“Thou, O fire, dwellest in the interior of all things like a witness. O fire, thou knowest what mortals do not comprehend.

“This man being arraigned in a cause desires to be cleared from guilt. Therefore mayest thou deliver him lawfully from this perplexity.”


The glowing ball is then placed on the hands of the accused, and with it he has to walk across seven concentric circles of cow-dung, each with a radius sixteen fingers’ breadth larger than the preceding, and throw the ball into a ninth circle, where it must burn some grass placed there for the purpose. If this be accomplished without burning the hands, he gains his cause, but the slightest injury convicts him. A minimum limit of a thousand pieces of silver was established at an early period as requisite to justify the administration of this form of ordeal in a suit. But the robust faith in the power of innocence characteristic of the earlier Hindus seems to have diminished, for subsequent recensions of the code and later lawgivers increase the protection afforded to the hand by adding to the asvattha leaves additional strata of dharba grass and barley moistened with curds, the whole bound around with seven turns of raw silk. Ali Ibrahim Khan relates a case which he witnessed at Benares in 1783 in which a man named Sancar, accused of larceny, offered to be tried in this manner.... The ordeal took place in presence of a large assemblage, when, to the surprise of every one, Sancar carried the red-hot ball through the seven circles, threw it duly into the ninth where it burnt the grass, and exhibited his hands uninjured.... Even in 1873, the Bombay Gazette states that this ordeal is still practised in Oodeypur, where a case had shortly before occurred wherein a husbandman had been obliged to prove his innocence by holding a red-hot ploughshare in his hands, duly guarded with peepul leaves, turning his face towards the sun and invoking it: “Thou Sun-God, if I am actually guilty of the crime, punish me; if not, let me escape unscathed from the ordeal!”—and in this instance, also, the accused was uninjured.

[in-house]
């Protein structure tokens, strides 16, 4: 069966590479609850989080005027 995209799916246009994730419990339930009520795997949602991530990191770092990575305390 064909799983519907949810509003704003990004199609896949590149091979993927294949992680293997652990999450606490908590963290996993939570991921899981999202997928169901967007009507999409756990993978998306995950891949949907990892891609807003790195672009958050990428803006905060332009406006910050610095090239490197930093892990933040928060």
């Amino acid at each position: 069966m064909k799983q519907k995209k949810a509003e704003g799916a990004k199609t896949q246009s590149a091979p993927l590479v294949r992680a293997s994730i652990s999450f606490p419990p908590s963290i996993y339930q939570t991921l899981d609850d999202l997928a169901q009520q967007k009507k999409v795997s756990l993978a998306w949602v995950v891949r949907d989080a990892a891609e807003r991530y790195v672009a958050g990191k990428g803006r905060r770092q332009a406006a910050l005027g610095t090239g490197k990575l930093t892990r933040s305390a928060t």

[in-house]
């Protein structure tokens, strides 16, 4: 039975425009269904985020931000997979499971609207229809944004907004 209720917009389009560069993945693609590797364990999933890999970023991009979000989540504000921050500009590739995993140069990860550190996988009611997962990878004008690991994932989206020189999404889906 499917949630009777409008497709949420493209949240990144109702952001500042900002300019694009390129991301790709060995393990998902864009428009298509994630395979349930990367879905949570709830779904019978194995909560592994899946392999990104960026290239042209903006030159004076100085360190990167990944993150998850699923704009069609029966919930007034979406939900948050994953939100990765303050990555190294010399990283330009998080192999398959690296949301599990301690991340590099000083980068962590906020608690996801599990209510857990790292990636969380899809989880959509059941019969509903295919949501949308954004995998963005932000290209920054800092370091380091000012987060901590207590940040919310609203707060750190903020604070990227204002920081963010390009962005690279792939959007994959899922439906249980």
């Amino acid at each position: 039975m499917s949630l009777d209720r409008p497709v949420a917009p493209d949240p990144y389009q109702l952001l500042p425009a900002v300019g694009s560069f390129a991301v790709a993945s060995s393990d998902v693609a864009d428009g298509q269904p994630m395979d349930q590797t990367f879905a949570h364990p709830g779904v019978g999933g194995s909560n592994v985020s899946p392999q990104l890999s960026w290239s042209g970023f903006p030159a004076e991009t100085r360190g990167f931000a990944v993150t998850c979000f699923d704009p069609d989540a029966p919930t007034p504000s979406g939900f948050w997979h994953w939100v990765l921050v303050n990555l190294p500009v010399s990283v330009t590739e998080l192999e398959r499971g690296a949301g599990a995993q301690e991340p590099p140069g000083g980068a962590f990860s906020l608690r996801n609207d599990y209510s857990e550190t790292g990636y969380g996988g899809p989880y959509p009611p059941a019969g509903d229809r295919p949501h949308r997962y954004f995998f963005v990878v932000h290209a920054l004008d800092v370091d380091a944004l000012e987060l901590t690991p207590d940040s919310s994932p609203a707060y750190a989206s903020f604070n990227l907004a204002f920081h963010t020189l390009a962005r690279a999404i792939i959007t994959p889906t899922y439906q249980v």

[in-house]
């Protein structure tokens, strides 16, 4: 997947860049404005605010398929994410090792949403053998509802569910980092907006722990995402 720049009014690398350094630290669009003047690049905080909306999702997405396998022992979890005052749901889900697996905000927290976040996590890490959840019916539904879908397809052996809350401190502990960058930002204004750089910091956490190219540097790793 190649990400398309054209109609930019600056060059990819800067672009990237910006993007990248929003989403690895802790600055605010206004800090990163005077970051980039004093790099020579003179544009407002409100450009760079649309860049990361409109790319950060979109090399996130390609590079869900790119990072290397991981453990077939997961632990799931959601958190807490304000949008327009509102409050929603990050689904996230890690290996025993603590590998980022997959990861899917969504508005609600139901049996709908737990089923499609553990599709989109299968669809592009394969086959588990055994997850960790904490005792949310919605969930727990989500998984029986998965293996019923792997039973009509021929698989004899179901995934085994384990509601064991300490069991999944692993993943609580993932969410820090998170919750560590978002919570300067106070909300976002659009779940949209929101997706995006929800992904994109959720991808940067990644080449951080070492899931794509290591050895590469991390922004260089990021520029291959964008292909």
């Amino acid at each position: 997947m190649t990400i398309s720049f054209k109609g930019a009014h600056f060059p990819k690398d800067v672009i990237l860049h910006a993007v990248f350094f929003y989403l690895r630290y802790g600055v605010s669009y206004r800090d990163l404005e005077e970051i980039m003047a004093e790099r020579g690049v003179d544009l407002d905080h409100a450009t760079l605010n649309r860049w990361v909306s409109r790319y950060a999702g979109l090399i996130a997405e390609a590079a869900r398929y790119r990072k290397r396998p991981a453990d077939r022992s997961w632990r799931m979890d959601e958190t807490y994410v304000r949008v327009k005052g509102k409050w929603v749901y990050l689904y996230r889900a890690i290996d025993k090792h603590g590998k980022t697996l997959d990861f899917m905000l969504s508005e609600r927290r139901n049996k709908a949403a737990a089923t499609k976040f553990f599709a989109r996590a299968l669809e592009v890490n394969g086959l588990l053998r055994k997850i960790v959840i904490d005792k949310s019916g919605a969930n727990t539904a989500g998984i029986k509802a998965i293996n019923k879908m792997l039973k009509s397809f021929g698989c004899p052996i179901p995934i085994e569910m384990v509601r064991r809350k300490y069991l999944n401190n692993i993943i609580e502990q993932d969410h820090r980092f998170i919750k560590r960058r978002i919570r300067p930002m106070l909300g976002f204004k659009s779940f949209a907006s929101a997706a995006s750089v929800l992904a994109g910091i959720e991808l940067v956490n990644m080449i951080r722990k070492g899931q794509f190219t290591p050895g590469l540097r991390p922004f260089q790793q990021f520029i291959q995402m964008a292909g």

A peculiar modification of the hot-iron ordeal is employed by the aboriginal hill-tribes of Rajmahal, in the north of Bengal, when a person believes himself to be suffering from witchcraft. The Satane and the Cherreen are used to find out the witch, and then the decision is confirmed by a person representing the sufferer, who, with certain religious ceremonies, applies his tongue to a red-hot iron nine times, unless sooner burnt. A burn is considered to render the guilt of the accused indubitable, and his only appeal is to have the trial repeated in public, when, if the same result follows, he is bound either to cure the bewitched person or to suffer death if the latter dies....

THE ORDEAL OF FIRE.

The ordeal of fire, administered directly, without the intervention either of water or of iron, is one of the most ancient forms, as is shown by the allusions to it in both the Hindu Vedic writings, the adventure of Siawush, and the passage in the Antigone of Sophocles (pp. 266, 267, 270). In this, its simplest form, it may be considered the origin of the proverbial expression, “J’en mettrois la main au feu,” [Google translate: I put my hand in the fire] as an affirmation of positive belief, showing how thoroughly the whole system engrained itself in the popular mind. In India, as practised in modern times, its form approaches somewhat the ordeal of the burning ploughshares. A trench is dug nine hands in length, two spans in breadth, and one span in depth. This is filled with peepul wood, which is then set on fire, and the accused walks into it with bare feet. A more humane modification is described in the seventh century by Hiouen-Thsang as in use when the accused was too tender to undergo the trial by red-hot iron. He simply cast into the flames certain flower-buds, when, if they opened their leaves, he was acquitted; if they were burnt up, he was condemned....

THE ORDEAL OF COLD WATER...

In India the ordeal of cold water became simply one of endurance. The stream or pond was exorcised with the customary Mantras:—

“Thou O water dwellest in the interior of all things like a witness. O water thou knowest what mortals do not comprehend.

“This man being arraigned in a cause desires to be cleared from guilt. Therefore mayest thou deliver him lawfully from this perplexity.”


The patient stood in water up to his middle, facing the East, caught hold of the thighs of a man “free from friendship or hatred” and dived under, while simultaneously an arrow of reed without a head was shot from a bow, 106 fingers’ breadth in length, and if he could remain under water until the arrow was picked up and brought back, he gained his cause, but if any portion of him could be seen above the surface he was condemned. Yajnavalkya says this form of ordeal was only used on the Sudras, or lowest caste, while the Ayeen Akbery speaks of it as confined to the Vaisyas, or caste of husbandmen and merchants. According to the Institutes of Vishnu, it was not to be administered to the timid or those affected with lung diseases, nor to those who gained their living by the water, such as fishermen or boatmen, nor was it allowed during the winter.